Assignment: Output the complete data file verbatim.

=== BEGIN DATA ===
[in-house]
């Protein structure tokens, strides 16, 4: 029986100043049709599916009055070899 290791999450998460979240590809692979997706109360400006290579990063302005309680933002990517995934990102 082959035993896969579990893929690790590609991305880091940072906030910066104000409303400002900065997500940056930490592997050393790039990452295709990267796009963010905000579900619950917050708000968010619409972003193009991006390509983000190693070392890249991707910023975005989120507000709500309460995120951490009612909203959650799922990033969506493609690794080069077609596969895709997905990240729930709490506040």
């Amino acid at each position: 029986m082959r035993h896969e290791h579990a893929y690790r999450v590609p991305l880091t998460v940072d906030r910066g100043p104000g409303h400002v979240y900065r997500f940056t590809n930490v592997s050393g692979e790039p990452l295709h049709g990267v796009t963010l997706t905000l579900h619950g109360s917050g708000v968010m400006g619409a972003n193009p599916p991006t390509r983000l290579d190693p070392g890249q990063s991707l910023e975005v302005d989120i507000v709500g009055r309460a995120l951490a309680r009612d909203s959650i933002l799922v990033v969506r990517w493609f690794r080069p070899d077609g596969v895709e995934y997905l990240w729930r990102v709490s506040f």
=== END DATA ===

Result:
[in-house]
């Protein structure tokens, strides 16, 4: 029986100043049709599916009055070899 290791999450998460979240590809692979997706109360400006290579990063302005309680933002990517995934990102 082959035993896969579990893929690790590609991305880091940072906030910066104000409303400002900065997500940056930490592997050393790039990452295709990267796009963010905000579900619950917050708000968010619409972003193009991006390509983000190693070392890249991707910023975005989120507000709500309460995120951490009612909203959650799922990033969506493609690794080069077609596969895709997905990240729930709490506040």
């Amino acid at each position: 029986m082959r035993h896969e290791h579990a893929y690790r999450v590609p991305l880091t998460v940072d906030r910066g100043p104000g409303h400002v979240y900065r997500f940056t590809n930490v592997s050393g692979e790039p990452l295709h049709g990267v796009t963010l997706t905000l579900h619950g109360s917050g708000v968010m400006g619409a972003n193009p599916p991006t390509r983000l290579d190693p070392g890249q990063s991707l910023e975005v302005d989120i507000v709500g009055r309460a995120l951490a309680r009612d909203s959650i933002l799922v990033v969506r990517w493609f690794r080069p070899d077609g596969v895709e995934y997905l990240w729930r990102v709490s506040f």